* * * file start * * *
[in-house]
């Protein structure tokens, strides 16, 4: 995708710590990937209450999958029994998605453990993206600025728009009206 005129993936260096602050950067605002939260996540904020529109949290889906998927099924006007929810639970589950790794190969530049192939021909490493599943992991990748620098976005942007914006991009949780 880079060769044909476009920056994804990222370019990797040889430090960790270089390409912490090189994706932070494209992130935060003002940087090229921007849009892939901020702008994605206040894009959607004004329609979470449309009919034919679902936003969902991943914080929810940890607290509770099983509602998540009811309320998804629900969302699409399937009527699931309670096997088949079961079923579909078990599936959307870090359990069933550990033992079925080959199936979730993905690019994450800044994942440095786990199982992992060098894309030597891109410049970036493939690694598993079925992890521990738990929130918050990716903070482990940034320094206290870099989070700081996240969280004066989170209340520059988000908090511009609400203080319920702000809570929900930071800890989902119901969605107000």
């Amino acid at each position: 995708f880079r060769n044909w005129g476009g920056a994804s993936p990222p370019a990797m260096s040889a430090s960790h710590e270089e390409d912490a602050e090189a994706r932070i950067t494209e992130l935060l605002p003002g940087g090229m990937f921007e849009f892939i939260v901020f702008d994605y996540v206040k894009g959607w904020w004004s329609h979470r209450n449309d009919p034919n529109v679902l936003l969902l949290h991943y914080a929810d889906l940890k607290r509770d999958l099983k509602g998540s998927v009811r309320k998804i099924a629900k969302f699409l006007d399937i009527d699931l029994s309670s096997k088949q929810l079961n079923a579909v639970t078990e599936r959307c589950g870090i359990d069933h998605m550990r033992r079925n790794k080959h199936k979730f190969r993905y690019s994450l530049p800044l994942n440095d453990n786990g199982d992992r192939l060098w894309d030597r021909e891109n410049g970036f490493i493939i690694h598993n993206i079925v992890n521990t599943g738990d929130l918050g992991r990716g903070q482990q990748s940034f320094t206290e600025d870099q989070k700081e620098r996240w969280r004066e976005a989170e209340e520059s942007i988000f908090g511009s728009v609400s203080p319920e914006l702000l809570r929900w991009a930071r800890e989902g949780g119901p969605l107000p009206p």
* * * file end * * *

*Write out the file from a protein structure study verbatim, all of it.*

[in-house]
């Protein structure tokens, strides 16, 4: 995708710590990937209450999958029994998605453990993206600025728009009206 005129993936260096602050950067605002939260996540904020529109949290889906998927099924006007929810639970589950790794190969530049192939021909490493599943992991990748620098976005942007914006991009949780 880079060769044909476009920056994804990222370019990797040889430090960790270089390409912490090189994706932070494209992130935060003002940087090229921007849009892939901020702008994605206040894009959607004004329609979470449309009919034919679902936003969902991943914080929810940890607290509770099983509602998540009811309320998804629900969302699409399937009527699931309670096997088949079961079923579909078990599936959307870090359990069933550990033992079925080959199936979730993905690019994450800044994942440095786990199982992992060098894309030597891109410049970036493939690694598993079925992890521990738990929130918050990716903070482990940034320094206290870099989070700081996240969280004066989170209340520059988000908090511009609400203080319920702000809570929900930071800890989902119901969605107000």
């Amino acid at each position: 995708f880079r060769n044909w005129g476009g920056a994804s993936p990222p370019a990797m260096s040889a430090s960790h710590e270089e390409d912490a602050e090189a994706r932070i950067t494209e992130l935060l605002p003002g940087g090229m990937f921007e849009f892939i939260v901020f702008d994605y996540v206040k894009g959607w904020w004004s329609h979470r209450n449309d009919p034919n529109v679902l936003l969902l949290h991943y914080a929810d889906l940890k607290r509770d999958l099983k509602g998540s998927v009811r309320k998804i099924a629900k969302f699409l006007d399937i009527d699931l029994s309670s096997k088949q929810l079961n079923a579909v639970t078990e599936r959307c589950g870090i359990d069933h998605m550990r033992r079925n790794k080959h199936k979730f190969r993905y690019s994450l530049p800044l994942n440095d453990n786990g199982d992992r192939l060098w894309d030597r021909e891109n410049g970036f490493i493939i690694h598993n993206i079925v992890n521990t599943g738990d929130l918050g992991r990716g903070q482990q990748s940034f320094t206290e600025d870099q989070k700081e620098r996240w969280r004066e976005a989170e209340e520059s942007i988000f908090g511009s728009v609400s203080p319920e914006l702000l809570r929900w991009a930071r800890e989902g949780g119901p969605l107000p009206p």